469609 Multi-Component Flory-Rehner Theory: Swelling of Copolymer Networks and Swelling of Networks in Solvent Mixtures

Thursday, November 17, 2016: 2:30 PM
Golden Gate 2 (Hilton San Francisco Union Square)
Rutvik Godbole, Fardin Khabaz, Rajesh Khare and Ronald C. Hedden, Chemical Engineering, Texas Tech University, Lubbock, TX

While the swelling of homopolymer networks in pure solvents is well-understood, refinements to existing thermodynamic models are required to describe equilibrium swelling of three-component or higher systems quantitatively. Examples of multi-component swelling include the swelling of homopolymer networks in solvent mixtures and the swelling of random copolymer networks in pure or mixed solvents. The thermodynamic model established by Flory and Rehner in 19431 was initially aimed at describing swelling of homopolymer networks in pure solvents, but its underlying ideas can be extended to describe swelling in multi-component systems. A generalized extension of classical Flory-Rehner (FR) theory has been derived to describe swelling of homopolymer or copolymer networks in any number of solvents.

A specific case of swelling of random copolymer networks in a mixture of two solvents is examined to test the applicability of the multi-component FR theory. For this four-component (two monomer units, two solvents) scenario, it is shown that the six independent χij (interaction parameters) can be reduced to two independent interaction parameters (θ1 and θ2) that can be obtained experimentally from fits to equilibrium swelling data in pure solvents. Key inputs to the model include the partial molar volumes of water and ethanol (V1 and V2), which are obtained from molecular simulations, the ethanol-water interaction parameter (χ12), the concentration of elastically effective chains (ν), and two copolymer-solvent thermodynamic interaction parameters (θ1 and θ2).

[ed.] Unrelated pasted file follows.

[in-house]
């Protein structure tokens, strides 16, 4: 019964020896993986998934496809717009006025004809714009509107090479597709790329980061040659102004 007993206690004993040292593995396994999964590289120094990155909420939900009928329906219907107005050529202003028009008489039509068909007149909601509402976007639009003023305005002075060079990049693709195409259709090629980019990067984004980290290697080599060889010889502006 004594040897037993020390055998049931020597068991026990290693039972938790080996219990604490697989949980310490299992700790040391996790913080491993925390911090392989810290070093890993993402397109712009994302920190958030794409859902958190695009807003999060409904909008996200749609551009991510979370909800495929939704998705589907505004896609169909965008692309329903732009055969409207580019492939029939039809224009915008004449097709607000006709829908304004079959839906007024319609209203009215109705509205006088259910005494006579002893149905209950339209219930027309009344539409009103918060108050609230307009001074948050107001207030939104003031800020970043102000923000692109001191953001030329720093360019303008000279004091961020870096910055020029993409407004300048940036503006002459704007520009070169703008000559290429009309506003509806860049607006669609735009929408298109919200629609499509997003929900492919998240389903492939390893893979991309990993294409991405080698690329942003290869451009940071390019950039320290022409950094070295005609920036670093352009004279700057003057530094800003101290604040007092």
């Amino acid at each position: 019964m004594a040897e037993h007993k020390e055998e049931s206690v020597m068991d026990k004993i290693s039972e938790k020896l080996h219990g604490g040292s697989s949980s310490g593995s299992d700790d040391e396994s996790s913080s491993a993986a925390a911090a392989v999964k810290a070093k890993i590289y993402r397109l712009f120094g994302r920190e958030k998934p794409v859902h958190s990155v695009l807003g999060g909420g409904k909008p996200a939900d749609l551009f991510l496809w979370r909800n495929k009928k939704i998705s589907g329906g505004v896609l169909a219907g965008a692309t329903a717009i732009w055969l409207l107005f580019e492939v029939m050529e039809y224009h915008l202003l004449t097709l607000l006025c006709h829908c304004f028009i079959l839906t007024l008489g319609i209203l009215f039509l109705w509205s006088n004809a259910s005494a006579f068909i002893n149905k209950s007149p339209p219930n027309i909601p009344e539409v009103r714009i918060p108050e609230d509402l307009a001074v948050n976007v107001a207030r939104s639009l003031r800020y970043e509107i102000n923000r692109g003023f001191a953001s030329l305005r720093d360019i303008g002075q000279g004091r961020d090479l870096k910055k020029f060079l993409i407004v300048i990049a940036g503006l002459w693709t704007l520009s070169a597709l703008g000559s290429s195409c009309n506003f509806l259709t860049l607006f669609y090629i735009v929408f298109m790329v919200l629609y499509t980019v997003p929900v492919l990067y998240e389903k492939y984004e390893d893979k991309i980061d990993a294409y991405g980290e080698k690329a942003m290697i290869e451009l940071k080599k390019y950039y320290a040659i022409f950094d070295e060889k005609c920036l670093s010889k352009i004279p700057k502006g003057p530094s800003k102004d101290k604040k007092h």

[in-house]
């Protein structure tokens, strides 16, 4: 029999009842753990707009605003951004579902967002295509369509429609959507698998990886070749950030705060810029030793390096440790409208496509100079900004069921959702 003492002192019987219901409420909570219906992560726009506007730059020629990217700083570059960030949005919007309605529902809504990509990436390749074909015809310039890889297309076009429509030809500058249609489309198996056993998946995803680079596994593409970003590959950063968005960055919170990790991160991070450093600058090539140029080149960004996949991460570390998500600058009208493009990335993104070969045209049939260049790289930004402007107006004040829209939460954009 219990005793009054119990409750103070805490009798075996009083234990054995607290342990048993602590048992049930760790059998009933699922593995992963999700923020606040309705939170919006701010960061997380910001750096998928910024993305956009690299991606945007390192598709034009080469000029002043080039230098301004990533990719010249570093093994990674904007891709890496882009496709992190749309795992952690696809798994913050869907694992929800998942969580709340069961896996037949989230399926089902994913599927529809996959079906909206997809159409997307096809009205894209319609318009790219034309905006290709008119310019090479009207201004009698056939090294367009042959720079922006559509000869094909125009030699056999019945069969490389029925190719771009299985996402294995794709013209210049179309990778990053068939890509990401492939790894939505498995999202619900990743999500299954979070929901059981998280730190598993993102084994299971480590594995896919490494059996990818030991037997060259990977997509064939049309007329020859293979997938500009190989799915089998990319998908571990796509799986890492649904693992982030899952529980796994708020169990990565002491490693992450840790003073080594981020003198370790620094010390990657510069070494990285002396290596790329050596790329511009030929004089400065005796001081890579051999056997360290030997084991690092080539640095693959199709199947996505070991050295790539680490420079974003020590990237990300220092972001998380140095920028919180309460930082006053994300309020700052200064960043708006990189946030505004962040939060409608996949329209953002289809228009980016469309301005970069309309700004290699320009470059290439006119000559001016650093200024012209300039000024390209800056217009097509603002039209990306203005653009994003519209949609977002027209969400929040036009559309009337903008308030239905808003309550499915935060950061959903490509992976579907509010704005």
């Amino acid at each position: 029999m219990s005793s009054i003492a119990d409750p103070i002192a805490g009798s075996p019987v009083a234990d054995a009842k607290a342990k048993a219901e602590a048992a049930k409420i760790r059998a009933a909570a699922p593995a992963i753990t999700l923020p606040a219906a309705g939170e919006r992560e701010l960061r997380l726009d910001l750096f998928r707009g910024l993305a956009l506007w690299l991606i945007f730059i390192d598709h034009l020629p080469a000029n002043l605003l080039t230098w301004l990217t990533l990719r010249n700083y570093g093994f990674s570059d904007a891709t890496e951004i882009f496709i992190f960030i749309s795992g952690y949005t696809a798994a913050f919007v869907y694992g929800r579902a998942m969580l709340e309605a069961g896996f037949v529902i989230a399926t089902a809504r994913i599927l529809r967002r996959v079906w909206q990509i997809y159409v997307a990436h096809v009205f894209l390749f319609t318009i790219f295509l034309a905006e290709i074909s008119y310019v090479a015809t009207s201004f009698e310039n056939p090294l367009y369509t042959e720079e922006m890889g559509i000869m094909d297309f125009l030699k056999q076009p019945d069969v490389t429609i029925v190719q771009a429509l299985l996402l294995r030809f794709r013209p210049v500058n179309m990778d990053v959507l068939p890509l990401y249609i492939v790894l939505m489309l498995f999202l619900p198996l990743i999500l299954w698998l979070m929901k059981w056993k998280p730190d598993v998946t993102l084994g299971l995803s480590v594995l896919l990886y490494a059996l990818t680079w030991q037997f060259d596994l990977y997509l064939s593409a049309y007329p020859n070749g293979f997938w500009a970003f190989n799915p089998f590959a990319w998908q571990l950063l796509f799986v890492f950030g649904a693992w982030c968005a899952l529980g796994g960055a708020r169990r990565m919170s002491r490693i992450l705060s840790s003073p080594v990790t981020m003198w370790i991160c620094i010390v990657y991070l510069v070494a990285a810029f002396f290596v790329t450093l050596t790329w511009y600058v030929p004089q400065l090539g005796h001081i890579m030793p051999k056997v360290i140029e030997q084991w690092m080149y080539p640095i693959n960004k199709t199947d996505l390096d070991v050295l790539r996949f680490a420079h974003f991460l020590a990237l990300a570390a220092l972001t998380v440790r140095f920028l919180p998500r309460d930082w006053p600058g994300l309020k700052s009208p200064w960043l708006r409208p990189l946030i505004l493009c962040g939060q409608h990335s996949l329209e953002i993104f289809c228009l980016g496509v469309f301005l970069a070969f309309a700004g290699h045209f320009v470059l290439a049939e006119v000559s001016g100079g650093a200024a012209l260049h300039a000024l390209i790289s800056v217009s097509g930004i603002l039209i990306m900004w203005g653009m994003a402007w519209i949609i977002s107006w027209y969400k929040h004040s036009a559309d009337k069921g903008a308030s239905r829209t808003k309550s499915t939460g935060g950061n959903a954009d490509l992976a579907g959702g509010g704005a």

A model system consisting of 121 random copolymer networks of n-butyl acrylate (B) and 2-hydroxyethylacrylate (H) is designed in a combinatorial fashion, with systematic variations in crosslinker concentration and B:H mole ratio, in order to provide a robust set of data. Equilibrium swelling measurements are first made in pure water, pure ethanol, and ethanol-water mixtures. The volume fractions of ethanol and water in the swollen networks at equilibrium are measured by a combination of gravimetry and high-performance liquid chromatography (HPLC). Polymer-solvent thermodynamic interaction parameters (θ1 and θ2) are obtained by fitting the multi-component FR model to equilibrium swelling data for all copolymer networks swollen in pure water and pure ethanol. Using fitted values of θ1 and θ2, predicted volume fractions of ethanol and water at equilibrium in mixed solvents are computed, and they show excellent agreement with the experimentally measured values. Not surprisingly, the interaction parameters are found to be slightly concentration-dependent, much like traditional FR c parameters. The multi-component FR model extension is useful to model the behavior of networks in mixed-solvent systems, with liquid phase membrane separations being a key example.

  1. P. J. Flory; J. Rehner, Statistical Mechanics of Cross-Linked Polymer Networks II. Swelling, The Journal of Chemical Physics, 1943, 11 (11), 521-526.

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